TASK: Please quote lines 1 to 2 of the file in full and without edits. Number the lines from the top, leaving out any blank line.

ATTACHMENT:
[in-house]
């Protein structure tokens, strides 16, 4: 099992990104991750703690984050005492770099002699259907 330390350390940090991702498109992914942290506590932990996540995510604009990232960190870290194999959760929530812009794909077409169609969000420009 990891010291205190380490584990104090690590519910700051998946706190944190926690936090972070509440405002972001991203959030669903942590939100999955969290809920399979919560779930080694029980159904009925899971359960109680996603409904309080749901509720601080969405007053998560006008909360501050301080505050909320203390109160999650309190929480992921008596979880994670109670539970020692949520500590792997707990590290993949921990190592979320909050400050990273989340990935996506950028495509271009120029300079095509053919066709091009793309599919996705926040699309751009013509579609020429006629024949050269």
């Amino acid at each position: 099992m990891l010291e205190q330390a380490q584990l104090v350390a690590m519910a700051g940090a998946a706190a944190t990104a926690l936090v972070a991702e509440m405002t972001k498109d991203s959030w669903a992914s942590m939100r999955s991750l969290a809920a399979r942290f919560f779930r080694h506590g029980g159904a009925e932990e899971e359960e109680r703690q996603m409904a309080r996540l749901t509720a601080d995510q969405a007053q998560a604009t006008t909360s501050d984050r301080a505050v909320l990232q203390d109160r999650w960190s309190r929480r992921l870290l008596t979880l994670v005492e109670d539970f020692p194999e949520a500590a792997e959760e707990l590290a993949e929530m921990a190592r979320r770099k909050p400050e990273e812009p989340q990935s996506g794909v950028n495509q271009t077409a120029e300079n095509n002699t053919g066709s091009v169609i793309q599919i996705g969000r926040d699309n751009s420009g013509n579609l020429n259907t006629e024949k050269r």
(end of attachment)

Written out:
[in-house]
């Protein structure tokens, strides 16, 4: 099992990104991750703690984050005492770099002699259907 330390350390940090991702498109992914942290506590932990996540995510604009990232960190870290194999959760929530812009794909077409169609969000420009 990891010291205190380490584990104090690590519910700051998946706190944190926690936090972070509440405002972001991203959030669903942590939100999955969290809920399979919560779930080694029980159904009925899971359960109680996603409904309080749901509720601080969405007053998560006008909360501050301080505050909320203390109160999650309190929480992921008596979880994670109670539970020692949520500590792997707990590290993949921990190592979320909050400050990273989340990935996506950028495509271009120029300079095509053919066709091009793309599919996705926040699309751009013509579609020429006629024949050269």